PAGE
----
Invesmart, a retirement financial services firm in the US, has come out in strong support of the Department of Labor’s (DOL) recent hearings on retirement plan fee disclosure, citing the need for regulation that compels defined contribution plan providers to fully disclose all revenue sharing agreements, as well as investment management fees charged in retirement plans. Invesmart believes that if the DOL mandates complete fee transparency, plan sponsors and participants could finally evaluate the fairness and competitiveness of the fees they’re paying.
“There’s been much needed fee disclosure reform in the retail mutual fund industry, but many retirement plan participants are still in the dark when it comes to how much they’re paying in plan fees and what the fees are for,” says Christian Echavarria, Founder and SVP of Investment Services for Invesmart. “Our analysis of 3,000 quality mutual funds earlier this year revealed a surprising level of hidden service and marketing fees embedded in mutual funds expense ratios paid by participants in addition to service fees paid by plan sponsors. Retirement service providers have an obligation to fully disclose all fees so that plan sponsors and participants know what they’re paying for.”
Earlier this year Invesmart launched the Retirement Portfolio Cost Barometer to help plan sponsors and participants break investment management fees from other marketing and services fees embedded in the mutual fund expense ratio. Through its Barometer, Invesmart determined that 65 basis points or less represents a fair benchmark for the investment management fees that a plan participant should pay annually for a well diversified portfolio. For example, if fund fees for the plan average 1.25%, the participant is paying at least 60 basis points for marketing and services in addition to the service fees that are paid directly to the service provider by the sponsor or the Plan Trust.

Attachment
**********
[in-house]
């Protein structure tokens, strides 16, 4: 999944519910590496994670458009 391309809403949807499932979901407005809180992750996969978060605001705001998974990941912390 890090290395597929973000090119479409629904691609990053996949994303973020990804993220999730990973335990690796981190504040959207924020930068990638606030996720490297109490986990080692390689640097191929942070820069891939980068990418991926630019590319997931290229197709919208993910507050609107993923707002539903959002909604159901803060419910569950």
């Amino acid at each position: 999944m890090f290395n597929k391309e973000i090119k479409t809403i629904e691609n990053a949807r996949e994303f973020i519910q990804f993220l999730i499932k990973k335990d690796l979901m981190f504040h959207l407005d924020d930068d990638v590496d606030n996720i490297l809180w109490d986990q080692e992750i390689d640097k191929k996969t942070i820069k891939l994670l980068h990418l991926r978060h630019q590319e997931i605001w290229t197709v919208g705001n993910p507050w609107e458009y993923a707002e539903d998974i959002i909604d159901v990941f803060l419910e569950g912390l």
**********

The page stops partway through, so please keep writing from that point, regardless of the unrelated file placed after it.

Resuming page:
To calculate the Retirement Portfolio Cost Barometer, Invesmart considered the investment management fees of 60 best-of-breed institutional quality mutual funds selected from a universe of 3,000 funds representing 150 fund families. The investment management fees were calculated by netting from the fund expense ratio the revenue sharing for service and marketing available in the funds in the form of finder’s fees, 12b-1 fees, dealer concessions, shareholder servicing reimbursements and sub-transfer agent arrangements. The 60 funds represent the range of investment style, managers and asset categories that allow a participant to build a well-diversified portfolio appropriate for investing retirement assets.
As a service to plan sponsors and participants, Invesmart earlier this year launched its Investment Fiduciary Standards Scale to help sponsors move beyond the minimum “safe harbor” requirement of Section 404(c) of the Employee Retirement Income Security Act of 1974, as amended, (ERISA) and adopt higher standards of retirement plan participant advocacy. The scale has three color-coded tiers – orange, yellow and green – each representing a specific participant advocacy standard. The green standard is the highest and indicates a retirement plan that is operated on every level in the best interests of the plan participant.
“Retirement plan fee disclosure reform conforms to the green standard of our scale,” said Mr. Echavarria. “It means plan sponsors and their service providers are doing everything they possibly can for participants, from complete fee transparency, to providing plan participants with independent professional advice. It’s where the retirement industry has to migrate to ensure that Americans are saving properly and managing their portfolios professionally so that they can have the best opportunity to retire comfortably.”